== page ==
, esq . LL.D. and F.A.S. eldest son and heir of the preceding, succeeded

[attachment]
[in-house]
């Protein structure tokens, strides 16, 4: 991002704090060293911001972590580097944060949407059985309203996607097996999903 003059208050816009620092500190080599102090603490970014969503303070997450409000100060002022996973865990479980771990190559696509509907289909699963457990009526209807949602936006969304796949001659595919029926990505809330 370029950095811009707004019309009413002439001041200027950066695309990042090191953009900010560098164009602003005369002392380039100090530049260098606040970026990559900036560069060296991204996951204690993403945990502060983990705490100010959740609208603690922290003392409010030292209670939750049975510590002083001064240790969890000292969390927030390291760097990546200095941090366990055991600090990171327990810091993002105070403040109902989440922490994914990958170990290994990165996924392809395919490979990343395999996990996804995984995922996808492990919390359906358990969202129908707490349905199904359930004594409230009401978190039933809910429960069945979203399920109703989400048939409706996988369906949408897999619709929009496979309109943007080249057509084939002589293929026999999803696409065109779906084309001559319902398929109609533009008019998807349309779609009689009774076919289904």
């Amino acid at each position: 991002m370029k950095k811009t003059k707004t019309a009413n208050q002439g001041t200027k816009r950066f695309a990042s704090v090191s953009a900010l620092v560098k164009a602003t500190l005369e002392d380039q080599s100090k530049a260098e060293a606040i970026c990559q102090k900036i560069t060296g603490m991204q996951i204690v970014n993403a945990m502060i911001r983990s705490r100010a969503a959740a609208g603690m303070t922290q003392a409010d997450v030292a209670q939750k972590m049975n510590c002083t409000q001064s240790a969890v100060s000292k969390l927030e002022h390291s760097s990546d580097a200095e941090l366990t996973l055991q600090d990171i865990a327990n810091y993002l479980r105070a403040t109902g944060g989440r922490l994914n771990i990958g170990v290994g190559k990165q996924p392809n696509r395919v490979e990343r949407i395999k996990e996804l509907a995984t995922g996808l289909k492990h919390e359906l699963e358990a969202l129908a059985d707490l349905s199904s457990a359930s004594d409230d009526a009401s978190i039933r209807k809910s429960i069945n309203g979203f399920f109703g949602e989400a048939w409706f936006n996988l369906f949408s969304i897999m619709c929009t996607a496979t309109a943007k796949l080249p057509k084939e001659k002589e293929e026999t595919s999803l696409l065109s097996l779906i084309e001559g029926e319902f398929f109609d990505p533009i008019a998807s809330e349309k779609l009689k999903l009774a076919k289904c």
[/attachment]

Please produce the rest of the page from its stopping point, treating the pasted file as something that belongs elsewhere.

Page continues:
, esq. LL.D. and F.A.S. eldest son and heir of the preceding, succeeded by virtue of the grant passed in 1727. He had been educated as a gentleman commoner at Corpus Christi college in Oxford. At the revival of the order of the Bath he was made genealogist and registrar. He was presented by Dr. Brookes, regius professor of civil law in Oxford, with the degree of LL.D. April 22, 1749, being the opening of the Radcliffe Library. July 21, 1736, he had been elected a member of the Society of Antiquaries. -The margrave of Anspach, when invested with the order of the garter, presented him with 300 ducats, the gold-hilted sword his highness then wore, and gave him 100 ducats in lieu of his upper robe, which Garter claimed as belonging to him, by virtue of his office. He spent most of his time at Mortlake, where, indulging himself too freely with wine, it shortened his life, dying there December 5, 1754, aged only forty-six. He was undoubtedly a man of abilities, but harsh in his temper, especially towards the members of the college. Never having married, his brother, the Rev. George Anstis, became his heir. The manuscripts and well-chosen collection of books which had been possessed by his father were disposed of at his death.